“You can imagine then how distinctly I remember the day Jesus of Nazareth, in person, climbed the hill in our back yard to our house, then up the outside stairs to the sun deck where I was sitting. And how He stayed with me for awhile. You can surely understand how clear those details rest in my memory. ” – Gloria Sawai, “The Day I Sat With Jesus on the Sun Deck and a Wind Came Up and Blew My Kimono Open and He Saw My Breasts” in ‘A Song for Nettie Johnson’ (2002)
It probably won’t surprise you to hear that this short story, first published in 1976 or 1980 (depending on which source you use), has been anthologized and discussed a great deal due to its unusual title. I find magical realism flowing through the story while others think the author merely came up with a clever title and couldn’t do it justice. (You can read the short story in PDF form here.)
I like Morny Joy’s take on the short story in Voices and Echoes: Canadian Women’s Spirituality: “No ecstasies, stigmata, fasts undo death or masochistic indulgences for this visionary. No cloistered convent or perpetual vows of chastity in the name of a temperamental divine lover. No proclamations of salvation or indictments of this perfidious, lascivious world. Instead, a woman has a neighborly chat with Jesus on the deck of a house on the outskirts of Moose Jaw.” (You can read the rest of her commentary here.)
As Joy notes, this story “illustrates the extraordinary in the ordinary,” and that is what we expect when reading magical realism.
Within A Song for Nettie Johnson, the story is unique, for it is the only one where magic is overtly mixed with the days of the characters’ lives. Some reviewers think the story doesn’t fit and should have been left out. I see their point, but I don’t agree. This story presents another viewpoint in a collection that Cocteau Books says “examines the heartbreaking lives of people on the margins.”
Consider the book’s description: A group of young school students prepares a memorial for the town’s deceased doctor, at the inadvertent risk of deeply offending his widow. A young girl learns important things about herself – some of them extremely unpleasant – on a storm-ravaged Mother’s Day weekend. A woman on a road trip in search of her erstwhile husband finds instead the one thing she never expected to see again in her lifetime. A woman sitting on the deck outside her Moose Jaw home receives an unusual and unexpected gentleman caller. And, in the title story, an outcast and misunderstood woman and her disgraced lover struggle toward what may be their last chance at redemption.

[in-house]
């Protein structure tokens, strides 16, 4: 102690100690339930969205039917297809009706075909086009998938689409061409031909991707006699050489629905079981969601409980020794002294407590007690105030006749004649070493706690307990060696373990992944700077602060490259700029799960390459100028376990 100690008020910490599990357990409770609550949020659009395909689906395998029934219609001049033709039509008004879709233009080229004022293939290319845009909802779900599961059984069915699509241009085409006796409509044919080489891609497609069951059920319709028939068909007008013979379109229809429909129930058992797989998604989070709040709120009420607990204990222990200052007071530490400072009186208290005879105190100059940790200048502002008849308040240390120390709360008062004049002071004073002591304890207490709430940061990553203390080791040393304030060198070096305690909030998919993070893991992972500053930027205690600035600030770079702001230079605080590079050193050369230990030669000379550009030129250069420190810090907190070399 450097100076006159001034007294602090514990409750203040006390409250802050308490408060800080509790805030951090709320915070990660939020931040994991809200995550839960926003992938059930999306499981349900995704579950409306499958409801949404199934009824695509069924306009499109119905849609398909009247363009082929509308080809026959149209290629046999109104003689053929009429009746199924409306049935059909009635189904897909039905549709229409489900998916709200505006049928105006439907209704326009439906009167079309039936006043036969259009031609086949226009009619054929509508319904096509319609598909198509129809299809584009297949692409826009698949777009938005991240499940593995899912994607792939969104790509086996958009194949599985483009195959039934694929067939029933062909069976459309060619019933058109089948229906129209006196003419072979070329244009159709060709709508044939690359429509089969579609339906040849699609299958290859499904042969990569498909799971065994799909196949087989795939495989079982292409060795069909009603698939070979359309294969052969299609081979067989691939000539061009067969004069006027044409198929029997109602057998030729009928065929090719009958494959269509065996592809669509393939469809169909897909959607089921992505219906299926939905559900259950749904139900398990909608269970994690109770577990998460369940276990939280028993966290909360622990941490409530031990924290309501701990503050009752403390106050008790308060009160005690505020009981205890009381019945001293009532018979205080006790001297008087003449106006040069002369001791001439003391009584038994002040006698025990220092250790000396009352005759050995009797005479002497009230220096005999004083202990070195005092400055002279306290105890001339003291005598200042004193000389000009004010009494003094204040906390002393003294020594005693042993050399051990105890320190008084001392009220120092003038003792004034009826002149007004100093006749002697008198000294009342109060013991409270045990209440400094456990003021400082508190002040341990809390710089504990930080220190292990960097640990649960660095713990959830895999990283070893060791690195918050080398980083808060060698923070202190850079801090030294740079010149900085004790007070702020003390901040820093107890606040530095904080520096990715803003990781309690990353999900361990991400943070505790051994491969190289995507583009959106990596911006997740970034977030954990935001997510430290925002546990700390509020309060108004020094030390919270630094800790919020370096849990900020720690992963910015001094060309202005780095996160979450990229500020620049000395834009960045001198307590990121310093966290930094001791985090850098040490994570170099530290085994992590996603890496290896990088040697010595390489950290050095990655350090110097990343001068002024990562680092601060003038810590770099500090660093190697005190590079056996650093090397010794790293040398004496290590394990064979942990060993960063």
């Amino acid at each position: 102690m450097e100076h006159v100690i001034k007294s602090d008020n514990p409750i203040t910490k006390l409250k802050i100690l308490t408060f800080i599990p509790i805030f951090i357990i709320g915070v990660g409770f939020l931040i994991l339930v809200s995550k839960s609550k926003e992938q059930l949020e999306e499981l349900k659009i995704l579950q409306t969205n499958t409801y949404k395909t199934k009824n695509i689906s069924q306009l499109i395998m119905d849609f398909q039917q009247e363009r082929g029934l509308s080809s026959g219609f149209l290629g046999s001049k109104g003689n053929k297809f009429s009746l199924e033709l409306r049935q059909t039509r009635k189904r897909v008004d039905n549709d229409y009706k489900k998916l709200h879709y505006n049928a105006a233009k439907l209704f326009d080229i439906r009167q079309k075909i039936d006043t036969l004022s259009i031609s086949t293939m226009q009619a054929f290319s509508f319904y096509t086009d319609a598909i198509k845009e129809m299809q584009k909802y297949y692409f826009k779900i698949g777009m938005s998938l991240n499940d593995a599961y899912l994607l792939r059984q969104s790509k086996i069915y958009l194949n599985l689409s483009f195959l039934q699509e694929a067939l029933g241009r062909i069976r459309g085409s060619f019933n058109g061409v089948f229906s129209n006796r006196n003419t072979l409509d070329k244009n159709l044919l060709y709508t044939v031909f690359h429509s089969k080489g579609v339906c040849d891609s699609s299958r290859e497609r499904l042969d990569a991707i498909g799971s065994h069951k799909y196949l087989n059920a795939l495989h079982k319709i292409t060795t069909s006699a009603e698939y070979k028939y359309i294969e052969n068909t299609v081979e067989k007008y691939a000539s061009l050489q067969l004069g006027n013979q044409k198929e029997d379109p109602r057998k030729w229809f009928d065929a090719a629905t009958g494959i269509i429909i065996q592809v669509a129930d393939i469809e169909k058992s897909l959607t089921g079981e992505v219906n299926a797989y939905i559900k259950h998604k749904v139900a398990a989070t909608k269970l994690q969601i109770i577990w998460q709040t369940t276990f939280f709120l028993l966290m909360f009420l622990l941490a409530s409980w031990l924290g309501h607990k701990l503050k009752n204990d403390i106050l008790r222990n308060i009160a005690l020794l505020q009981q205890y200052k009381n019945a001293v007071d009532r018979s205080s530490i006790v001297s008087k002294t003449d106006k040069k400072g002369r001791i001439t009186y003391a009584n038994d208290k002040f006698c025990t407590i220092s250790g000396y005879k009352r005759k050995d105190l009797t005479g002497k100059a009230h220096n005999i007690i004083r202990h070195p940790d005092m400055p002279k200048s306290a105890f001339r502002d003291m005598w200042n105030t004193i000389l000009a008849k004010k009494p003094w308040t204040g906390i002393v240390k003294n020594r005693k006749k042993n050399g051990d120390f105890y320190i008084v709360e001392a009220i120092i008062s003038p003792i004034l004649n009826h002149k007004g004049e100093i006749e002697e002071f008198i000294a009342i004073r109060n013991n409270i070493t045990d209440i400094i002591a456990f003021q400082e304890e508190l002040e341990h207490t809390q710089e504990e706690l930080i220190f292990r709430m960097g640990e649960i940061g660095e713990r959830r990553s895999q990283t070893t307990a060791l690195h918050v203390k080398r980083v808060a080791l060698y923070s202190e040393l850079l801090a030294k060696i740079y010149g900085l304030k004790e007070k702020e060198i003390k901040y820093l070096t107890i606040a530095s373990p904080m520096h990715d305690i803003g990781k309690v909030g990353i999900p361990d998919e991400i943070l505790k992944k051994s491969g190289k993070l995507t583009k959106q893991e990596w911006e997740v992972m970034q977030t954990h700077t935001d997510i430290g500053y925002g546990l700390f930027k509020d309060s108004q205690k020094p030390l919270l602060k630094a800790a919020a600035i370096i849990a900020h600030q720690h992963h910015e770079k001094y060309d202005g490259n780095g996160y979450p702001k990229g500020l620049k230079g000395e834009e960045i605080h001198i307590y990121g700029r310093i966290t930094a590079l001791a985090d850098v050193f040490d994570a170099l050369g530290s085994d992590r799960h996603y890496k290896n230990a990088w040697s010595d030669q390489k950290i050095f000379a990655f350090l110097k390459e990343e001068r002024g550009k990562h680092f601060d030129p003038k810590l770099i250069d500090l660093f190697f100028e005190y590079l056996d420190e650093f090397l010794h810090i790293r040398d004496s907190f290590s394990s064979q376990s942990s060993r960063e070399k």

The short story collection won the Governor-General’s-Award in 2002. The winner’s news release said, “Gloria Sawai brilliantly creates a world in which love and light redeem human failings. With clarity, deftness and generosity, she celebrates a universe in which even the least of her characters can achieve a vision of the infinite.” The finalist news release said, “A Song for Nettie Johnson is a profoundly light-filled collection of short stories set on the Prairies and peopled with holy sinners, visionaries, children and so-called ordinary folk. The power of grace illuminates her world.”
I read this collection years ago and I think I wrote a post about it–because she is among the writers who have influenced my own writing–but that must have been in another blog because I can’t find it in the archive. I find myself thinking of her from time to time along with her stories which, as the Canadian Encyclopedia describes them, are “filled with gentle humour. Her stories often focus on characters in pious communities, set amid the majestic extremes of weather and landscape on the prairies. They emphasize the power of grace to bring forth hope, wonder, and goodness out of circumscribed lives and straitened circumstances.” (Sawai, of Edmonton, Alberta, Canada, died in 2011 at 78 years of age.)
Here’s a brief excerpt from the story: “First He was a little bump on the far, far off prairie. Then He was a mole, way beyond the quarry. Then a larger animal, a dog perhaps, moving out there through the grass. Nearing the quarry, He became a person. No doubt about that. A woman perhaps, still in her bathrobe. But edging out from the rocks, through the weeds, toward the hill, He was clear to me. I knew then who He was. I knew it just as I knew the knew the sun was shining…And there He was. Coming. Climbing the hill in our back yard, His body bent against the climb, His robes ruffling in the wind. He was coming. And I was not ready. All those mouldy clothes scattered about the living room. And me in this faded old thing made in Japan, and drinking—in the middle of the morning.”
Perhaps some of you will enjoy this collection, the art and craft of all the selections, and the lighthearted but powerful “The Day I Sat With Jesus on the Sun Deck and a Wind Came Up and Blew My Kimono Open and He Saw My Breasts.”
Malcolm R. Campbell is the author of the magical realism novella “Conjure Woman’s Cat.”